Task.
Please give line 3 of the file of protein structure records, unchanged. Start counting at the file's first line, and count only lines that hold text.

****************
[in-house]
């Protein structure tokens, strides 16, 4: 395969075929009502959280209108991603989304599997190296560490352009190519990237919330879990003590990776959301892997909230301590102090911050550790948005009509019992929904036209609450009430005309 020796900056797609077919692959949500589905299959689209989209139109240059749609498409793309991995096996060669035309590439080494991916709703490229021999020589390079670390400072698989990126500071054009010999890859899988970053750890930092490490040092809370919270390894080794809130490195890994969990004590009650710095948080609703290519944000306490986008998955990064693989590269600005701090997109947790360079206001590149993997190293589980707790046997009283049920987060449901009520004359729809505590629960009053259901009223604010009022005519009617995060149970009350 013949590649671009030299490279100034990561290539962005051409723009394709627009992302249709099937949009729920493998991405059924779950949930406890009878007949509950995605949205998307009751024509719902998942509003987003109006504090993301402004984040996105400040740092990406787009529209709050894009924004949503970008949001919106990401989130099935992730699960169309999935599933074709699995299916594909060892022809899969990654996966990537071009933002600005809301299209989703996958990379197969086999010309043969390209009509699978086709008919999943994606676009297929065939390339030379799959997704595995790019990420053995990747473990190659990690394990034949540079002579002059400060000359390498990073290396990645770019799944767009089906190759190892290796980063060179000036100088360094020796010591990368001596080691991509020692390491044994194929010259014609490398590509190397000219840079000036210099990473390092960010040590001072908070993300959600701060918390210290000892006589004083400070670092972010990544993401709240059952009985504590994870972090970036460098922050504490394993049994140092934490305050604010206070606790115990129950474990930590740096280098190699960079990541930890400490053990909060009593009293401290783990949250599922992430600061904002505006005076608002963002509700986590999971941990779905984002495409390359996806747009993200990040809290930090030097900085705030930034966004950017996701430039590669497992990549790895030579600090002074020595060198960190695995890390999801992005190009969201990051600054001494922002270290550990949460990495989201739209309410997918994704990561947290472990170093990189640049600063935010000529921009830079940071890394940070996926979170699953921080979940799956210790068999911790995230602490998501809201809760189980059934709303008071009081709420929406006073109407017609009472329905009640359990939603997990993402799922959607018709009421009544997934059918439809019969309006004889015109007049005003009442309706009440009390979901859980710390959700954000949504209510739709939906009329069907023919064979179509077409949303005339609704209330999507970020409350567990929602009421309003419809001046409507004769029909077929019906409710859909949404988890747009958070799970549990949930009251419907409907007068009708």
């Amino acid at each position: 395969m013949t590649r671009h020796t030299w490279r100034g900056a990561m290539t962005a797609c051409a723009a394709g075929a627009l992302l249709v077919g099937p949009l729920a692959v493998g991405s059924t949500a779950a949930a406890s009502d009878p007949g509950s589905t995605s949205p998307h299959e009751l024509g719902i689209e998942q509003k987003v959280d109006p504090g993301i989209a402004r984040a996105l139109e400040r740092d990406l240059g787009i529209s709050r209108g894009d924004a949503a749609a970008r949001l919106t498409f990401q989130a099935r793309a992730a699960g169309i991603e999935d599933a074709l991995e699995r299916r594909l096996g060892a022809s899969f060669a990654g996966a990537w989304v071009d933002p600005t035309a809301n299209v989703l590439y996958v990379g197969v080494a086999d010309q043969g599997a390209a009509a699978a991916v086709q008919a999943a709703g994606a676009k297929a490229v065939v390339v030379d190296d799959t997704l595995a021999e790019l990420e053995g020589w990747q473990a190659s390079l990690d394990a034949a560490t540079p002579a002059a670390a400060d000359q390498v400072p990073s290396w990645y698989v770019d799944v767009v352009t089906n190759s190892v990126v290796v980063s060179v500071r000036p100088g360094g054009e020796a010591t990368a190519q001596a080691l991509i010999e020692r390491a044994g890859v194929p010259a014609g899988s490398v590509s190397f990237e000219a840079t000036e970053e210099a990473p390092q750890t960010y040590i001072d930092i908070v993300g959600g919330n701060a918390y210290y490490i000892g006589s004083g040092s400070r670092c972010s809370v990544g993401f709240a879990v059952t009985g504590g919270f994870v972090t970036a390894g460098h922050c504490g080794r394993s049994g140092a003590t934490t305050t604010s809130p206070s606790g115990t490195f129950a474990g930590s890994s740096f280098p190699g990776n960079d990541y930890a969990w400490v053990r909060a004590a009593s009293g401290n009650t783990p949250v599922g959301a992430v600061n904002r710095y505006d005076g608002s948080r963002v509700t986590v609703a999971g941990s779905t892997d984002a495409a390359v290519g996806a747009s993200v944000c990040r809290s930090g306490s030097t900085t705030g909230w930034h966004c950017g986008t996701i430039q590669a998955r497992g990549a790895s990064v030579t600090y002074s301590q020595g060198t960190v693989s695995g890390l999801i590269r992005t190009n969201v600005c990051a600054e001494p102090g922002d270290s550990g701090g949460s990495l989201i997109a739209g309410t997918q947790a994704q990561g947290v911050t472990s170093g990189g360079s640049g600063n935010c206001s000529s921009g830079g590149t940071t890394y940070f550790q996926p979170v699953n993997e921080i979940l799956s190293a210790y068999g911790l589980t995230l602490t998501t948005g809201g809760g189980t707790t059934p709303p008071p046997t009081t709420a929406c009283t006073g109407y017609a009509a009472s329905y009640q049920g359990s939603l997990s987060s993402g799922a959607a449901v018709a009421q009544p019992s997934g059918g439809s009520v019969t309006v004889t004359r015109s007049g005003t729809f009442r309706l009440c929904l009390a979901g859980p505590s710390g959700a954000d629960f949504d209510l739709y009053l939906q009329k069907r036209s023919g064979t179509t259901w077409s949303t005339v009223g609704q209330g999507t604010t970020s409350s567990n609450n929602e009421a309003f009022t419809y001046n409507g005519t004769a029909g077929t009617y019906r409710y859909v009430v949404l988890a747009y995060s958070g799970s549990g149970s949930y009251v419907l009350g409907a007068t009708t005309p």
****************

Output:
């Amino acid at each position: 395969m013949t590649r671009h020796t030299w490279r100034g900056a990561m290539t962005a797609c051409a723009a394709g075929a627009l992302l249709v077919g099937p949009l729920a692959v493998g991405s059924t949500a779950a949930a406890s009502d009878p007949g509950s589905t995605s949205p998307h299959e009751l024509g719902i689209e998942q509003k987003v959280d109006p504090g993301i989209a402004r984040a996105l139109e400040r740092d990406l240059g787009i529209s709050r209108g894009d924004a949503a749609a970008r949001l919106t498409f990401q989130a099935r793309a992730a699960g169309i991603e999935d599933a074709l991995e699995r299916r594909l096996g060892a022809s899969f060669a990654g996966a990537w989304v071009d933002p600005t035309a809301n299209v989703l590439y996958v990379g197969v080494a086999d010309q043969g599997a390209a009509a699978a991916v086709q008919a999943a709703g994606a676009k297929a490229v065939v390339v030379d190296d799959t997704l595995a021999e790019l990420e053995g020589w990747q473990a190659s390079l990690d394990a034949a560490t540079p002579a002059a670390a400060d000359q390498v400072p990073s290396w990645y698989v770019d799944v767009v352009t089906n190759s190892v990126v290796v980063s060179v500071r000036p100088g360094g054009e020796a010591t990368a190519q001596a080691l991509i010999e020692r390491a044994g890859v194929p010259a014609g899988s490398v590509s190397f990237e000219a840079t000036e970053e210099a990473p390092q750890t960010y040590i001072d930092i908070v993300g959600g919330n701060a918390y210290y490490i000892g006589s004083g040092s400070r670092c972010s809370v990544g993401f709240a879990v059952t009985g504590g919270f994870v972090t970036a390894g460098h922050c504490g080794r394993s049994g140092a003590t934490t305050t604010s809130p206070s606790g115990t490195f129950a474990g930590s890994s740096f280098p190699g990776n960079d990541y930890a969990w400490v053990r909060a004590a009593s009293g401290n009650t783990p949250v599922g959301a992430v600061n904002r710095y505006d005076g608002s948080r963002v509700t986590v609703a999971g941990s779905t892997d984002a495409a390359v290519g996806a747009s993200v944000c990040r809290s930090g306490s030097t900085t705030g909230w930034h966004c950017g986008t996701i430039q590669a998955r497992g990549a790895s990064v030579t600090y002074s301590q020595g060198t960190v693989s695995g890390l999801i590269r992005t190009n969201v600005c990051a600054e001494p102090g922002d270290s550990g701090g949460s990495l989201i997109a739209g309410t997918q947790a994704q990561g947290v911050t472990s170093g990189g360079s640049g600063n935010c206001s000529s921009g830079g590149t940071t890394y940070f550790q996926p979170v699953n993997e921080i979940l799956s190293a210790y068999g911790l589980t995230l602490t998501t948005g809201g809760g189980t707790t059934p709303p008071p046997t009081t709420a929406c009283t006073g109407y017609a009509a009472s329905y009640q049920g359990s939603l997990s987060s993402g799922a959607a449901v018709a009421q009544p019992s997934g059918g439809s009520v019969t309006v004889t004359r015109s007049g005003t729809f009442r309706l009440c929904l009390a979901g859980p505590s710390g959700a954000d629960f949504d209510l739709y009053l939906q009329k069907r036209s023919g064979t179509t259901w077409s949303t005339v009223g609704q209330g999507t604010t970020s409350s567990n609450n929602e009421a309003f009022t419809y001046n409507g005519t004769a029909g077929t009617y019906r409710y859909v009430v949404l988890a747009y995060s958070g799970s549990g149970s949930y009251v419907l009350g409907a007068t009708t005309p």